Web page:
If you’re overweight, losing weight will bring you a range of important health benefits. The key to success? Making realistic changes to your diet and level of physical activity that can become a part of your daily routine.
This guide can help you to start your journey towards a healthy weight.
Commit to change
Modern life can make it easy to eat and drink more than we realise and do little physical activity. The result is often weight gain.
To lose weight, we need to change our current habits. This can mean eating less even when eating a healthy, balanced diet and getting more active. Drastic fad diets and exercise regimens that result in rapid weight loss are unlikely to work for long, because these kinds of lifestyle changes can’t be maintained. Once you stop the regime, you’re likely to return to old habits and regain weight and in some cases put on even more.
Are you at risk?
Instead, choose diet and physical activity changes that you can make a part of your daily routine, and stick to for life.
Ready to get started?
Here are five actions you can do today that will start your journey towards a healthy weight:
- Check your body mass index (BMI). BMI is often used to determine if a person is underweight, overweight or within a healthy weight range. If your BMI is in the overweight range, aim to achieve a weight that puts your BMI in the healthy range. If it is in the obese range, aim to lose between 5% and 10% of your starting weight. Having lots of muscle may put your BMI in the unhealthy range, even if you have little body fat. However, this will not apply to most people.
- Think about the next snack you plan to have and swap it for something healthier. Many common snacks, such as sweets, chocolate, biscuits and chips, are high in fat and sugar and kilojoules that we don’t need. Today, swap your mid-morning or mid-afternoon snack for a piece of fruit, or another healthy snack. (For a list of healthy snacks, see LiveLighter). Aim to do the same every day.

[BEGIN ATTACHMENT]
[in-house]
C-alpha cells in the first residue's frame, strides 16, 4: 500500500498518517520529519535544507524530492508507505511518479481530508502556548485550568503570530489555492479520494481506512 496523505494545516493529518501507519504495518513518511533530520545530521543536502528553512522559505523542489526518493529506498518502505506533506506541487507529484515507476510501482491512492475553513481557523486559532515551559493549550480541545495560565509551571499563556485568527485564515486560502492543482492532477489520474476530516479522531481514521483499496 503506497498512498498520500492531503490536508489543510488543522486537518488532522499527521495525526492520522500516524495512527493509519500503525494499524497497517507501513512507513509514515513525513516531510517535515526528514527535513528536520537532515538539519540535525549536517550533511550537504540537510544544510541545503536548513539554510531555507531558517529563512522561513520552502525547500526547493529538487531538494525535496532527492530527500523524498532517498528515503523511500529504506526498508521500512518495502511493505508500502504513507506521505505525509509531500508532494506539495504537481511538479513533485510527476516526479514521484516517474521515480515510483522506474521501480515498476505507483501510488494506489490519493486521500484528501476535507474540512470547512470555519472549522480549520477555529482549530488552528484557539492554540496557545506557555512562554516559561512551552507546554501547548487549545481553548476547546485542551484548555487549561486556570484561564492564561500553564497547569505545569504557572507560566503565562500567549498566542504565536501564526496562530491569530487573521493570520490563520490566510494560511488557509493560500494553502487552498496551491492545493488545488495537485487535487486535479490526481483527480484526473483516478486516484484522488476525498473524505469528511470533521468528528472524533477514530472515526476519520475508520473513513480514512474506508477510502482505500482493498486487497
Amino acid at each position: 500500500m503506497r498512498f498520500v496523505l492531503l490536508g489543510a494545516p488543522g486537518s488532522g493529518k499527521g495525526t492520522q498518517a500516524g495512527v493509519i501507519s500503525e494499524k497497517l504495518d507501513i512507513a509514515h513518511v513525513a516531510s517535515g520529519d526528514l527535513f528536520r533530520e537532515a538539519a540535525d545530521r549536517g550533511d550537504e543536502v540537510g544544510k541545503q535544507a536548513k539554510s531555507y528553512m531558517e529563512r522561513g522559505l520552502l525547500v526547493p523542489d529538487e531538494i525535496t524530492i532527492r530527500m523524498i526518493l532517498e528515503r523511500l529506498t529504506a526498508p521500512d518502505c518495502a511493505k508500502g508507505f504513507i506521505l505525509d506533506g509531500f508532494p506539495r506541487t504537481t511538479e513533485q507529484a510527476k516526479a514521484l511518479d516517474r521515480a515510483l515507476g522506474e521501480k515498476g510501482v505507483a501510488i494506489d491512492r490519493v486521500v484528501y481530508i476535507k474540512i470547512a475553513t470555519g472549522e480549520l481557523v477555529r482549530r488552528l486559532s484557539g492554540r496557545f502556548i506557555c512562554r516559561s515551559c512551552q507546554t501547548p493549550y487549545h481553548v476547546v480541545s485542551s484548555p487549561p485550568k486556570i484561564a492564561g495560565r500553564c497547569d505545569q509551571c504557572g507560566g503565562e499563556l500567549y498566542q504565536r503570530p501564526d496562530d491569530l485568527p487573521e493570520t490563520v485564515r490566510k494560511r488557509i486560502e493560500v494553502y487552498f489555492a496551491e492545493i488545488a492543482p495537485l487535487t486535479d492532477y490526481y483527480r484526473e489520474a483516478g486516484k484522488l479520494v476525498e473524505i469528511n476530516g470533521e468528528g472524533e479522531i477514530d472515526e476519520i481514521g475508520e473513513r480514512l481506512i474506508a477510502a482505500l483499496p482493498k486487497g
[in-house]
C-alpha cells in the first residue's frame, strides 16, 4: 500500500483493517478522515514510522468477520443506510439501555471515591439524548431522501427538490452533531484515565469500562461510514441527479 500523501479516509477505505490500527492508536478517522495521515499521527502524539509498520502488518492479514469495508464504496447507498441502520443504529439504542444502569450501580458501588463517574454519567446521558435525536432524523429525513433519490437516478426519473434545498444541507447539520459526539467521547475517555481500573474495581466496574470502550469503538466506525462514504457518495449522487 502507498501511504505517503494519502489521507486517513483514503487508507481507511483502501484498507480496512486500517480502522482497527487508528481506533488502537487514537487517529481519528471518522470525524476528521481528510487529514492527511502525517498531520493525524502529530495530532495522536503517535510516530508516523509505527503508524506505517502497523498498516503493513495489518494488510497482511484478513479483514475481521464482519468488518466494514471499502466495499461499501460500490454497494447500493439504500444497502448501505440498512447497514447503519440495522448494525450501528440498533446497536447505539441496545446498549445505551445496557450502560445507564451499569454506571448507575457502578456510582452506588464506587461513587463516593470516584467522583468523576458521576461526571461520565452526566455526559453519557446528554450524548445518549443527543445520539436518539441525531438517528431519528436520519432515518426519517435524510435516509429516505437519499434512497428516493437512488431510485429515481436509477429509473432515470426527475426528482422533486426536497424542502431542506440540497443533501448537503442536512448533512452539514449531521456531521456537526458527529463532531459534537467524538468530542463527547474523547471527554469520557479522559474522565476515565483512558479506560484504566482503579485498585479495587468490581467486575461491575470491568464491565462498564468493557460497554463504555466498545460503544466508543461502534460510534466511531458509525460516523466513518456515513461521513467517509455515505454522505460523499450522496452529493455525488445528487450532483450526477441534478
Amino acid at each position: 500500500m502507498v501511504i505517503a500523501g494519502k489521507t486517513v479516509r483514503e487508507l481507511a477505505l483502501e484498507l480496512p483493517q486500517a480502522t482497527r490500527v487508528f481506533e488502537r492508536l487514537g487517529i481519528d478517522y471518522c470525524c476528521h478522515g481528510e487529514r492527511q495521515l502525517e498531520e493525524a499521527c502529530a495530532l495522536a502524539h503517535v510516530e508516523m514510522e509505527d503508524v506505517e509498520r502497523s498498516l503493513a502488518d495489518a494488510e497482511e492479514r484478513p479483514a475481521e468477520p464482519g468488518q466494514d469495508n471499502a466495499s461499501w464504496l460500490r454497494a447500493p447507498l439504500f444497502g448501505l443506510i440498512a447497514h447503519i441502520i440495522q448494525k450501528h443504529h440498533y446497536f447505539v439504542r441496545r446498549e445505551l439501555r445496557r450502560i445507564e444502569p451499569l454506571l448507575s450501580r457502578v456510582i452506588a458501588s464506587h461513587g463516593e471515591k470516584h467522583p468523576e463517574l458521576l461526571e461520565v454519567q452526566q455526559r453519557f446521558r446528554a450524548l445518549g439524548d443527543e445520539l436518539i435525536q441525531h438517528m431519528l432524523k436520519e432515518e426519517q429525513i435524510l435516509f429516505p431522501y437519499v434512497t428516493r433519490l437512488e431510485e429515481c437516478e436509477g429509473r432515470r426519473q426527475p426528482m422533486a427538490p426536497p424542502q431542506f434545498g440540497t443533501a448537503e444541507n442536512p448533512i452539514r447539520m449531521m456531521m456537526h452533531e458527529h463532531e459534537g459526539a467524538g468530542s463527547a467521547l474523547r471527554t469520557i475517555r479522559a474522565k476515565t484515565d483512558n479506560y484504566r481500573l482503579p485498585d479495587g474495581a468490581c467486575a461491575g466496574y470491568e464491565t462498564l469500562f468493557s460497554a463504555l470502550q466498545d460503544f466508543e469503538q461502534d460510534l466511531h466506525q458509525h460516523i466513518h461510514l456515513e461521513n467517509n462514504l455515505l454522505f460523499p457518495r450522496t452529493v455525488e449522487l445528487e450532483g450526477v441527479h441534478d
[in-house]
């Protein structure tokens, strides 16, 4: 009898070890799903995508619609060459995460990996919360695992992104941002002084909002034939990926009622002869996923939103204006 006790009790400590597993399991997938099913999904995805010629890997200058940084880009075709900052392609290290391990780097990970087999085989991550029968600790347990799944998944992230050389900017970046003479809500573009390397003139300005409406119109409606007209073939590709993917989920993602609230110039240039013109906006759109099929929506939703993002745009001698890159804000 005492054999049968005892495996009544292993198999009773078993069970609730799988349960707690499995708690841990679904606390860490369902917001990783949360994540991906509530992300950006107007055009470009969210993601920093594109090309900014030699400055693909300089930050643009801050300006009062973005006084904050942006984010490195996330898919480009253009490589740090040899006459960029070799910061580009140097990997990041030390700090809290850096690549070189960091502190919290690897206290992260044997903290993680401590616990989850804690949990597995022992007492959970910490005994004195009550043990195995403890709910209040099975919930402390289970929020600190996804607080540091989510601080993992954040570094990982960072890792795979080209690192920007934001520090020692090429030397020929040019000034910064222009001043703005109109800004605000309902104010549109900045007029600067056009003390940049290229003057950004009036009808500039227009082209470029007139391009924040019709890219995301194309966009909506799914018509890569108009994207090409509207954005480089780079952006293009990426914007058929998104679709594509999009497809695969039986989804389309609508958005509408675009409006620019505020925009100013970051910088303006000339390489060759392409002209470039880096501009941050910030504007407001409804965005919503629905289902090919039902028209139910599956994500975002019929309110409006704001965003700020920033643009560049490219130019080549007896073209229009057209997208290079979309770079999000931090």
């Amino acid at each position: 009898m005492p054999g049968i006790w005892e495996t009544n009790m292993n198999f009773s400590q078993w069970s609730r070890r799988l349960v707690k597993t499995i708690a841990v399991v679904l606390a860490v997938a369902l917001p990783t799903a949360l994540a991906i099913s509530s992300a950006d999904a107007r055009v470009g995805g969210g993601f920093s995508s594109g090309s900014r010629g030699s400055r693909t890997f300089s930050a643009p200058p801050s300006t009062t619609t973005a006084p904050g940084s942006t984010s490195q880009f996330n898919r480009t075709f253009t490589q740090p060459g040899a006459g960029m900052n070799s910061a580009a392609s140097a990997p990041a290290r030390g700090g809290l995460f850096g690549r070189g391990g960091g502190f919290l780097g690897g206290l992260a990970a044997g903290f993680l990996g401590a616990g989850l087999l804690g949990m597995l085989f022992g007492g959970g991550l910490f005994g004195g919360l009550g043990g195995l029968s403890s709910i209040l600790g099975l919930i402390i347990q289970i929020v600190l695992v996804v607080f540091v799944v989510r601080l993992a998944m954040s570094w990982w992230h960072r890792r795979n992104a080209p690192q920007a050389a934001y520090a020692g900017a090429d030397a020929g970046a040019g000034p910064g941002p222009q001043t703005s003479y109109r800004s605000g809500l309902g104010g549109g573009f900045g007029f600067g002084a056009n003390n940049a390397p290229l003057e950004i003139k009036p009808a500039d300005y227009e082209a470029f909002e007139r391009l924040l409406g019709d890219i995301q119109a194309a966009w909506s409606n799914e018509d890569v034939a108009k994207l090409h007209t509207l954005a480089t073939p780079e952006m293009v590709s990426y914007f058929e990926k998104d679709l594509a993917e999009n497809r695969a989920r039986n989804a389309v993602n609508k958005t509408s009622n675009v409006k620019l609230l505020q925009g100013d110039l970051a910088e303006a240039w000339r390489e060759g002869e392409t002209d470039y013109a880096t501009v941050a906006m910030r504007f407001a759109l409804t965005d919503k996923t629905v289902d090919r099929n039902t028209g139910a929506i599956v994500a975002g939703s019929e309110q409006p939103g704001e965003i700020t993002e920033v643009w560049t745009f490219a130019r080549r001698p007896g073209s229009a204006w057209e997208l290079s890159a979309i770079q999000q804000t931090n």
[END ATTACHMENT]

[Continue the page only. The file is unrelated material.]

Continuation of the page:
- Swap drinks that are high in calories for drinks that are lower in fat and sugars. Plain tap water is the best drink choice. It’s cheap, quenches your thirst and has no kilojoules. Don’t forget that alcohol is also high in kilojoules, so cutting down will or choosing low-alcohol drinks can help you to control your weight, and it’s healthier.
- Fit just one extra walk into your day. Fast walking is a way to burn kilojoules, and you can often fit it into your daily routine. You might walk to the shops during your lunch break, get off the bus one stop early on the way home and walk the rest of the way, or take the stairs rather than the lift. Ideally, you should aim to walk 10,000 steps a day; it’s not as many as it sounds.
- Think about your breakfast tomorrow morning. Can you make it healthier, using the foods you already have at home? See LiveLighter for ideas for healthy breakfasts.
Do this week
Here are four actions you can take this week:
- Plan a healthy weekly shop. Healthy, balanced meals are key to a healthy weight, and eating a balanced diet often starts with having the right foods at home. At the supermarket look out for fresh foods and healthier options.
- Everyone likes a treat occasionally, like a pizza or a takeaway. This week, swap your treat for a healthier, home-made alternative as you can make lower kilojoule versions of many takeaway foods at home. If you do order in, choose healthier options.
- Commit to one more way to increase your level of physical activity. The right amount of physical activity for you depends on your age. It’s recommended that adults get at least 30 minutes of moderate-intensity physical activity, like fast walking or cycling, or most or, preferably all, days of the week. You may need to do more to lose weight.
- Identify this week’s danger zones. These are times when you might find yourself eating lots of foods that are high in fat and sugar, perhaps because you are eating out or simply because you’re tired or stressed. Plan ahead so that you can limit those foods. But don’t be too strict; an indulgence from time to time is fine.
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Last reviewed: August 2018